Wednesday, October 10, 2007

The Pope: Hilary of Poitiers

Picture: ordination of St Hilary
Todays General Audience, the Pope said:

In 356, Hilary took part in the Synod of Beziers, in southern France, which he himself called ‘the synod of the false apostles’, since the synod was dominated by Arian bishops who denied the divinity of Jesus Christ.
These ‘false apostles’ asked Emperor Constantius to condemn the Bishop of Poitiers to exile. Thus, Hilary was forced to leave Gaul in the summer of 356.
Exiled to Phrygia in present-day Turkey, Hilary found himself in a religious context that was totally dominated by Arianism. But even there, his pastoral solicitude impelled him to work strenuously for the re-establishment of unity within the Church, on the basis of the correct faith formulated by the Council of Nicaea.
For this purpose, he started the draft of his most important and best-known dogmatic work, De Trinitate (On the Trinity). In it, Hilary discloses his own personal journey towards getting to know God and concerned himself with showing that the Scriptures clearly attest to the divinity of the Son and his equality with the Father - not only in the New Testament, but even in many pages of the Old Testament, in which the mystery of Christ is already foreshadowed.
Against the Arians, he insisted on the truth of the names Father and Son and developed all of his Trinitarian theology starting from the formula of Baptism given to us by the Lord himself: “In the name of the Father and the Son and the Holy Spirit.”
The Father and the Son are of the same nature. And if any passages in the New Testament might be thought to indicate that the Son is inferior to the Father, Hilary offers precise rules for avoiding such misleading interpretations: Some Scriptural texts speak of Jesus as God while others highlight his humanity. Some refer to him in his pre-existence with the Father; others take into account the state of ‘abasement’ (kenosis), his descent to human state carried through to death; still others see him in the glory of his resurrection.
In the years of exile, Hilary also wrote the Book of Synods, in which he reproduces and comments for his brother bishops of Gaul the confessions of faith and other documents of the synods convened in the East in the mid-fourth century.
Always firm in his opposition to radical Arians, St. Hilary showed a conciliatory spirit towards those who agreed to profess that the Son resembled the Father in essence, hoping, of course, to lead them towards the full faith, which teaches that beyond mere resemblance, there is a true equality of divinity between the Father and the Son.
I find this characteristic of Hilary: the spirit of conciliation that seeks to comprehend even those who have not yet arrived and helping them with great theological intelligence, to reach full faith in the true divinity of our Lord Jesus Christ.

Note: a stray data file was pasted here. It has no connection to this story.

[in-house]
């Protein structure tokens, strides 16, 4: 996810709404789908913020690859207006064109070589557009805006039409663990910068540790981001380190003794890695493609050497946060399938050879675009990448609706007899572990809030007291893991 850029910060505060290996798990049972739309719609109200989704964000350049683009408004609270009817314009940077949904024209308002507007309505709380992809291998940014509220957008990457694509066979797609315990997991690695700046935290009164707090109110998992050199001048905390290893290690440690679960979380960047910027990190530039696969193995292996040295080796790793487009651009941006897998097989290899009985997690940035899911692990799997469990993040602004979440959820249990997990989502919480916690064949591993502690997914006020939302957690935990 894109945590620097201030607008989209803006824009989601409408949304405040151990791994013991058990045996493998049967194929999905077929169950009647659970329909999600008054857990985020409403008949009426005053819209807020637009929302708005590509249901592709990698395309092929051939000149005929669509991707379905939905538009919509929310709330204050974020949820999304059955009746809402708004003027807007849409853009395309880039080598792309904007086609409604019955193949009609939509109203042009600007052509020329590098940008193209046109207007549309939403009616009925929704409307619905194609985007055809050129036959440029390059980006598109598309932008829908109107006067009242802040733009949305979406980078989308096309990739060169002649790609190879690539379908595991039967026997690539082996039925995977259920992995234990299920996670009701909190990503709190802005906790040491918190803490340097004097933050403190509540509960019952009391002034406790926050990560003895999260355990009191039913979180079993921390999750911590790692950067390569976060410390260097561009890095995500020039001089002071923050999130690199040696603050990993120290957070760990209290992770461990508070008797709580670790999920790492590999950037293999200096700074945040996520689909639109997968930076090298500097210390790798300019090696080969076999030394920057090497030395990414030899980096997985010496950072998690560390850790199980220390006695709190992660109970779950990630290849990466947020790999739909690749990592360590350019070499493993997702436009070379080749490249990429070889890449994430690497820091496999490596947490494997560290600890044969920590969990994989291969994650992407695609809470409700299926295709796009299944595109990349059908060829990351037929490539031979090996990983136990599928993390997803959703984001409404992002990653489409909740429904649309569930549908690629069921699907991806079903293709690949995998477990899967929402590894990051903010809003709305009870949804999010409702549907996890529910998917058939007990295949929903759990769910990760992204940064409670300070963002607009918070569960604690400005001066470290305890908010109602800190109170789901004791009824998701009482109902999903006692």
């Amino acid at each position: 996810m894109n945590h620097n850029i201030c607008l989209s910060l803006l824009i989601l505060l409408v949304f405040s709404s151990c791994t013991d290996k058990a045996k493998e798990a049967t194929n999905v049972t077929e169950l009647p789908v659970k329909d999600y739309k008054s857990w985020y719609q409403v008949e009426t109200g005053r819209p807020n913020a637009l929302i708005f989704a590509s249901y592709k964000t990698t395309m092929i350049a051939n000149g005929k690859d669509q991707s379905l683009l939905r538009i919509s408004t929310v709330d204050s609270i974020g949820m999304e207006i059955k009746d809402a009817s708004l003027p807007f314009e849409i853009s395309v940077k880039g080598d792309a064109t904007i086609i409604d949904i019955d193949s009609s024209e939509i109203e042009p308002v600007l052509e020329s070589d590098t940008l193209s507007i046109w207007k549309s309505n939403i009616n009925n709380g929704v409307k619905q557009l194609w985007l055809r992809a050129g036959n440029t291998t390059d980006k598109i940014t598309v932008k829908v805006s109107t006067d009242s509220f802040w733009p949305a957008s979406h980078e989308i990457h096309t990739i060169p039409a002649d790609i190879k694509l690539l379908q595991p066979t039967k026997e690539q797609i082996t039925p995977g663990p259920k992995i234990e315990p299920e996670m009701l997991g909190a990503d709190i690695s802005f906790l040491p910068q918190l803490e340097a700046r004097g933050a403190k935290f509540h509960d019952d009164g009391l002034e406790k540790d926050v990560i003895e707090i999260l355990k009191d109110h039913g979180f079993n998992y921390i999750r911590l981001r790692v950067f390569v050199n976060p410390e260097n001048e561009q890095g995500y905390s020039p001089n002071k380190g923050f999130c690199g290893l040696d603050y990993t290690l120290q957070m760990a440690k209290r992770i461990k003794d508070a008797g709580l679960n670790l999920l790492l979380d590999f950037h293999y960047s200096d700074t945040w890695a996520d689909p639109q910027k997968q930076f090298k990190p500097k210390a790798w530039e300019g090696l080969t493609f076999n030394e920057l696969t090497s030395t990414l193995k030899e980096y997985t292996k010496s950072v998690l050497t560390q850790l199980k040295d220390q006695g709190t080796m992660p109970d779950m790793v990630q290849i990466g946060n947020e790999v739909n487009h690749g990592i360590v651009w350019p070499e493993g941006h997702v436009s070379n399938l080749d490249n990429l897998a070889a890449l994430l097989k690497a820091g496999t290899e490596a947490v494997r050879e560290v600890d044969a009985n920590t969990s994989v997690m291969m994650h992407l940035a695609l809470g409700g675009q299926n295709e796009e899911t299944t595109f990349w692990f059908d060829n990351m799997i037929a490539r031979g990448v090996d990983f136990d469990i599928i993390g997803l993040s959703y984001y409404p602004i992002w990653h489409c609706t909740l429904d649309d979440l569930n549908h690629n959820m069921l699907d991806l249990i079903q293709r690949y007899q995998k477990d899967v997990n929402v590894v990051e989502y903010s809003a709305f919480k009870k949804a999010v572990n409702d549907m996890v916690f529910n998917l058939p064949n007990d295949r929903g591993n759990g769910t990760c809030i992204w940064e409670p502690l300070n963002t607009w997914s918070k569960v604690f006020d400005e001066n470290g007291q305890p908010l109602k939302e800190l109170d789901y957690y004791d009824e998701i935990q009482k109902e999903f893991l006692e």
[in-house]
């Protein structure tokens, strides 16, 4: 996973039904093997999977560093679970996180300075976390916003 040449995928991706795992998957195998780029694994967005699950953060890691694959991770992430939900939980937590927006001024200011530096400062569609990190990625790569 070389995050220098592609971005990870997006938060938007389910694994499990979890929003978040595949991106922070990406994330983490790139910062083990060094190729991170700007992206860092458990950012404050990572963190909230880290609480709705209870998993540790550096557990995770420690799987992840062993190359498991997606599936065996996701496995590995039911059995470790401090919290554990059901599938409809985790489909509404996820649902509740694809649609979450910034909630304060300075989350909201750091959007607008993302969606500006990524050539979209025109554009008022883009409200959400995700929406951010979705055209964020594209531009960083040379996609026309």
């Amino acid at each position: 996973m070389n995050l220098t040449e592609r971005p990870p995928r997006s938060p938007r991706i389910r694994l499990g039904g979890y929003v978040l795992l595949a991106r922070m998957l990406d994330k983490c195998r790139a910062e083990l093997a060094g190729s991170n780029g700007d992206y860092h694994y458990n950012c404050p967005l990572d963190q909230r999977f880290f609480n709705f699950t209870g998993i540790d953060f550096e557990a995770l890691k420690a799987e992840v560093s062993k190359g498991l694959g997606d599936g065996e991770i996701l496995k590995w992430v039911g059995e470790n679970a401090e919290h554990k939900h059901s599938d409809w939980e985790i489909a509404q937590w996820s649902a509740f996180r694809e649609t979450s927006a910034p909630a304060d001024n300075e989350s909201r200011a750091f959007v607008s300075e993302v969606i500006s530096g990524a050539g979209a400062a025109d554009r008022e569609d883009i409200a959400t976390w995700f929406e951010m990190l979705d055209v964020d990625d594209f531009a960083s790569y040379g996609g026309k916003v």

Anonymous said...

Father, Belloc maintains that it was the lack of zeal in stamping out arianism that led to the emergence of Islam in the East. In fact one of Mohammeds primary sources was a man under the influence of this heresy. Do you think that maybe if this Pope was a little less understanding there would be a possibility that Islam would not have emerged in the East and be dominant in Turkey today?

Fr Ray Blake said...

i don't know

Dr. Peter H. Wright said...

An interesting thought by Benfan.

It certainly was not the intention of Kemel Ataturk, the founder of modern Turkey, that Islam would retain its dominance in what was meant to be a secular state, following the demise of the Ottoman empire.

But I don't see how he could have foreseen the resurgence of a militant Islam in the late twentieth century.

In the West, Christianity, in particular Catholicism, has wielded both a spiritual and a cultural influence for centuries, especially through its patronage of the arts.

Whereas, Islam, having no representational art, remains primarily a potent spiritual force.

The decline of Christianity in the West, both spritually and culturally, along with the rise of secularism and nihilism, seems to have left a vacuum.

The "crisis of faith", which I am sure everyone has read about plenty of times, is manifested particularly in a loss of confidence in Christianity as a force in western society.

This is not surprising, since, in recent history, western Christianity seems at times almost to have lost faith in itself and in its history.

If this trend continues, while politicians seek to deny or ignore Europe's Christian heritage, then the West will be vulnerable to the influence of other spiritual forces.

(Let us remember it's all happened before.)

Nothing less than a revival of the Christian influence on society can save the situation.

But first must come the spiritual revival of Christianity itself, in particular, Catholicism.

I wonder if, in the modern world, the office of Pope has not become too politicised by the media, who are always ready to turn a pastoral insight into a political judgement, if there's a story in it.

Therefore, discreetly guided by the Pope, the revival of the Church, its self confidence, and its influence in society, would seem to rest in the hands of stong, orthodox bishops who will re-assert sound doctrine.

It seems we need a few St. Hilarys today.

Let us hope Pope Benedict can provide them.

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